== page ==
Still, she had to talk me into going, as it was a 9/11 concert, and  - and part of me feels horrible for thinking this - I was 9/11'end out a long time ago.  But Katie and I went, and during one of his emcee breaks, she perked up when Shaun began talking about "Rhapsody In Blue."  He told the story about how George found out he was writing a concerto for a concert of "American music" at New York's Aeolian Hall three weeks prior to the show - Ira read George the notice in a newspaper.  I expected Katie to pipe up, "Yeah, he was shooting pool with Buddy DeSylva when Ira told him," but she was too excited.  Shaun told of how George picked up rhythms for the Rhapsody from the sound of the train he rode from New York to Boston, where he was working on a new musical.  I kept waiting for Katie to say, "He also got inspiration from the Klezmer band at Ira's bar mitzvah and from the ragtime he heard outside the Barron Wilkins Club in Harlem when he was a kid" - I swear she would've said all that if I had been telling the story.  Instead, she was glued to her seat, smile touching her ears, whispering, "I know," to herself, or maybe to George.

After two other pieces, the Rhapsody began as it always begins, with the trill of a lone clarinet.  For the next 13 minutes, Katie was mostly hands, half-conducting, half fingering her own imaginary baby grand during Shaun's solo parts.  The performance, as is always the case when listening to American music's greatest composition, defied description.  The standing ovation was enormous, but no one was more animated than my daughter, jumping, screaming, clapping overhead as if she were at a Selena Gomez show (which proves I watch too much Disney Channel).  But, as they say (you know, 'they!'), the best was yet to come.

As the show ended and the crowd filed out of the ever-gorgeous Lucas Theater, I was about to text my wife when I noticed I had received a text from Mary Catherine, a family friend who works for the Philharmonic.  Holy crap, she was offering Katie a chance to meet Shaun!  We made our way backstage, and after introducing himself, Shaun offered to let Katie play for him in what served as his dressing room.  Katie, a mixture of nerves and thrills, sat down and played something I didn't recognize.  When Shaun asked if she wrote what she had played, she relaxed a bit and, as she has told us countless times, "no, I just made it up."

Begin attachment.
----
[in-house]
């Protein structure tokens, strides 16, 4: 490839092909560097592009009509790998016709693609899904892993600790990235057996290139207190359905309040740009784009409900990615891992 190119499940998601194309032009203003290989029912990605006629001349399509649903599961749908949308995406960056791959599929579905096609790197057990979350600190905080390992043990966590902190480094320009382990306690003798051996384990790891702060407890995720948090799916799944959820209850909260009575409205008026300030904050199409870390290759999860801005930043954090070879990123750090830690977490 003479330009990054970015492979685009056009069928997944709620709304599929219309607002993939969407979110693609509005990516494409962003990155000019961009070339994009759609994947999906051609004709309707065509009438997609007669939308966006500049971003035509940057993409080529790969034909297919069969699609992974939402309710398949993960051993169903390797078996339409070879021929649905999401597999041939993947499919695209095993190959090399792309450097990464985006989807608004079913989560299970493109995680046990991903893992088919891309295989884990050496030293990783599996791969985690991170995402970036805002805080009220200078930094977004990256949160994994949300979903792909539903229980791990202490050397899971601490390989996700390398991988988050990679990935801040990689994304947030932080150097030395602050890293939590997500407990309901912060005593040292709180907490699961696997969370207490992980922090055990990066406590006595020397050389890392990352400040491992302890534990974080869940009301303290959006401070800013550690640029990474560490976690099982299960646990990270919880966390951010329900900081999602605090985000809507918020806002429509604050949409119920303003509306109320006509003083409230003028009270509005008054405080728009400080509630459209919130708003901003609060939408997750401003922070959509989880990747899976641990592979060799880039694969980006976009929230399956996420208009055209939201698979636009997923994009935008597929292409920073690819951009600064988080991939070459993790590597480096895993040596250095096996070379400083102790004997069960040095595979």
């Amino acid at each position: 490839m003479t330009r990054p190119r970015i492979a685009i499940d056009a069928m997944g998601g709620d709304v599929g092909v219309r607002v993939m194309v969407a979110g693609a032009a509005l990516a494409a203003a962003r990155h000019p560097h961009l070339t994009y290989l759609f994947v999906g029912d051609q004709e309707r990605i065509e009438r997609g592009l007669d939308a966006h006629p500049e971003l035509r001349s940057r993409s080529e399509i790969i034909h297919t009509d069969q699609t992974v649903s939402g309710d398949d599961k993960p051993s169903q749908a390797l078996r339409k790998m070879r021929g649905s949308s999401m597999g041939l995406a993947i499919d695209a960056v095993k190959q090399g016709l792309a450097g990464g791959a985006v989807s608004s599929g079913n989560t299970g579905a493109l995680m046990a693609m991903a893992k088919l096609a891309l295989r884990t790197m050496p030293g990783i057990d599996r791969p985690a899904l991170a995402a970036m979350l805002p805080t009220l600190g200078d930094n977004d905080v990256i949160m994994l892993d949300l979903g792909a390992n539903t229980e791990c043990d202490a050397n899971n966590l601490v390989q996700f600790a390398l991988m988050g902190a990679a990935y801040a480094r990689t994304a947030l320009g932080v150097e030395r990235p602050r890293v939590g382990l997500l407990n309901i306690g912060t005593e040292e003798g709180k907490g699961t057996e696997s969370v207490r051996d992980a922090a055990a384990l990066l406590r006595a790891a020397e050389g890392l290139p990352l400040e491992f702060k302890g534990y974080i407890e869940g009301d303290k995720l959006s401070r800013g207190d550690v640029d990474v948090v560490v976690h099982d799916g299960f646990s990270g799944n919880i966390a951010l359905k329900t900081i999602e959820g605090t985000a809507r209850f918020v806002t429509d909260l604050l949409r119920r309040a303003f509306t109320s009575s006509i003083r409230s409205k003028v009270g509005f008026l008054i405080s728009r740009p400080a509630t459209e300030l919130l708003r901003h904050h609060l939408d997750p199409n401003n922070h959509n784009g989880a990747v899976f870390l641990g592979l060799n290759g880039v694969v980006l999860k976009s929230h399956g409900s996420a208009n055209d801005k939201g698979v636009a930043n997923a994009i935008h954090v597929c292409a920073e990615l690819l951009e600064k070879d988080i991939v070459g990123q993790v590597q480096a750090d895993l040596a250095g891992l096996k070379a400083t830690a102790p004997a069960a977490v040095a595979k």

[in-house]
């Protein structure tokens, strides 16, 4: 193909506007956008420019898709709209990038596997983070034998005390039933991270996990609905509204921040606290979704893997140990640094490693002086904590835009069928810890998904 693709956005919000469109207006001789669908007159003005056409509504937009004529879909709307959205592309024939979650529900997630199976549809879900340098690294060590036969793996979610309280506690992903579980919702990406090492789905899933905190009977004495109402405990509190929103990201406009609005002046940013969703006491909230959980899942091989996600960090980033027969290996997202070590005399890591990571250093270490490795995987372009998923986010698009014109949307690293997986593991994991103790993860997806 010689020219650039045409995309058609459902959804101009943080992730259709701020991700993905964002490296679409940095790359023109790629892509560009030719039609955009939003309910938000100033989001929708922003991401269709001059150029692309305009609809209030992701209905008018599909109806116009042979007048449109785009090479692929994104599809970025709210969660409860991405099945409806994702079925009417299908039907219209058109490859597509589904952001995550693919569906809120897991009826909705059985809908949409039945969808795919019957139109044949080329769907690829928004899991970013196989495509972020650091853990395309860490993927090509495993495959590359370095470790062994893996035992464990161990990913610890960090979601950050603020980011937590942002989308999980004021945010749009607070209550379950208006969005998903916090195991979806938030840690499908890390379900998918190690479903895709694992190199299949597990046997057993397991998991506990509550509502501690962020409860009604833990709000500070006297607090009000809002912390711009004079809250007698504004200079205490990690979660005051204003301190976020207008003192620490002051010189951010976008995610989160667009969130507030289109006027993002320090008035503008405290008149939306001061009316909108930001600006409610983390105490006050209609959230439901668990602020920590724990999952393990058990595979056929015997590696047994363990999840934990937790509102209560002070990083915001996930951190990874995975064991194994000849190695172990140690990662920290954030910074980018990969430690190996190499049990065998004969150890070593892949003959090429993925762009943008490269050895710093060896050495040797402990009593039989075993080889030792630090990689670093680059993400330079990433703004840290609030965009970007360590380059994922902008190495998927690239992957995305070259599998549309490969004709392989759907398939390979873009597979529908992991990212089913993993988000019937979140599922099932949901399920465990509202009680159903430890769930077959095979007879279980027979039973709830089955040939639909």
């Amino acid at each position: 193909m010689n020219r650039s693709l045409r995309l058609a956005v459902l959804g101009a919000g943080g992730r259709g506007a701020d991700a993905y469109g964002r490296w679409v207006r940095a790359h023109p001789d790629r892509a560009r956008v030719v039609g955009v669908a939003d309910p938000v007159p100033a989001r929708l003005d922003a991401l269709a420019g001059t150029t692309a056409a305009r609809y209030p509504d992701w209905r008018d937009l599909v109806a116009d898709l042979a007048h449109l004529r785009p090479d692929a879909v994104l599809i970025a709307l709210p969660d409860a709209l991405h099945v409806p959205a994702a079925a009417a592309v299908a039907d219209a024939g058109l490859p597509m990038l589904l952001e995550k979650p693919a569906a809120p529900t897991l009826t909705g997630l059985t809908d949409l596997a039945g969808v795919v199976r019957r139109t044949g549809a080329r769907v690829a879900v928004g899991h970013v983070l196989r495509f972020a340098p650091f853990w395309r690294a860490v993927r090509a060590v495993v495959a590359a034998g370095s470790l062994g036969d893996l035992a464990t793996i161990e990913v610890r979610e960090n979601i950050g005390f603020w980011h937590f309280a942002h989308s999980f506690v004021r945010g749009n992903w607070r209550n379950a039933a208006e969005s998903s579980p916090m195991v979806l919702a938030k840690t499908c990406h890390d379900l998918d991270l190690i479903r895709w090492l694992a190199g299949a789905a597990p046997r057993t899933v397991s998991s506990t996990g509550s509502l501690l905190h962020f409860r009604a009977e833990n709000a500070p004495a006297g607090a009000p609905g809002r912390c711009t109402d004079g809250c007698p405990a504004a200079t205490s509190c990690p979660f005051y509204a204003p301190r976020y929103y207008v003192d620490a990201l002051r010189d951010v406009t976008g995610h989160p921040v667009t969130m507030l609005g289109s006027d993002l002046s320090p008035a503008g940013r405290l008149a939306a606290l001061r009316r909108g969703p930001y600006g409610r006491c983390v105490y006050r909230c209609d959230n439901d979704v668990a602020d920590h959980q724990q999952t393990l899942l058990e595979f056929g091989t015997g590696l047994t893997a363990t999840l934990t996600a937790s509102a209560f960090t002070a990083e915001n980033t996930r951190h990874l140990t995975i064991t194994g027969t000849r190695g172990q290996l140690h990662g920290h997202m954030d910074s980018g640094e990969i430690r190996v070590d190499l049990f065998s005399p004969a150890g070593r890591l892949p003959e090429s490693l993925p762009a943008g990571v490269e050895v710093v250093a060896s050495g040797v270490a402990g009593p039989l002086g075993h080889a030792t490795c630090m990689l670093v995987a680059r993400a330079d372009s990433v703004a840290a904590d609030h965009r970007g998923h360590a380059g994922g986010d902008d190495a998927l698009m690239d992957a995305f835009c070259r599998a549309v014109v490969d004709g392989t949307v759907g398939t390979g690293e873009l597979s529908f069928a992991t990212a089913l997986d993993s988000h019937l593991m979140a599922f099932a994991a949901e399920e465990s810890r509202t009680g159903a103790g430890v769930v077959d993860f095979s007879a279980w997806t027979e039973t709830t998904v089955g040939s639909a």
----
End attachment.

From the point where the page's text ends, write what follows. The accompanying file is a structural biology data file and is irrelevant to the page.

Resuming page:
Dad was too stunned to move - I forgot to take even a single picture, though in retrospect I chalk it up to the words of one of the wisest men I know, children's book author Mo Willems.  During an appearance in Savannah a few months ago, Mo told us grown-ups to turn off our cameras during his reading to our kids because, "we often get so busy chronicling life that we forget to take the time to experience life."

As we exited, stage right, we saw Peter Shannon briefly as much of Savannah attempted to be photographed with His Maestroness.  Peter and I have been friends for a few years, though we didn't get a chance to continue our ribbing of each other - me making fun of his lack of follicle fortitude on his head, and he reminding me that he is wildly successful and I am not.  But Katie did get to tell him how much she enjoyed the show, particularly Shaun's playing and her chance to meet him.  So, if I didn't say it loudly enough last night, thank you Peter for bringing Shaun to Savannah time and again.  Thank you Jen for making me go to the concert, and thank you Mary Catherine for setting up a thrill for our little girl.

Most of all, thank you Shaun Tirrell for being a nice guy, an ambassador for good music and for giving Katie something that will inspire her for a long time.  More people outside the world of classical music should have heard of you by now, and it won't be my fault if the rest of the world doesn't know about the person and the musician you are.

As we left the stage to head toward the exit, Katie exclaimed, "This was the best time ever!"  That goes for both of us, kid.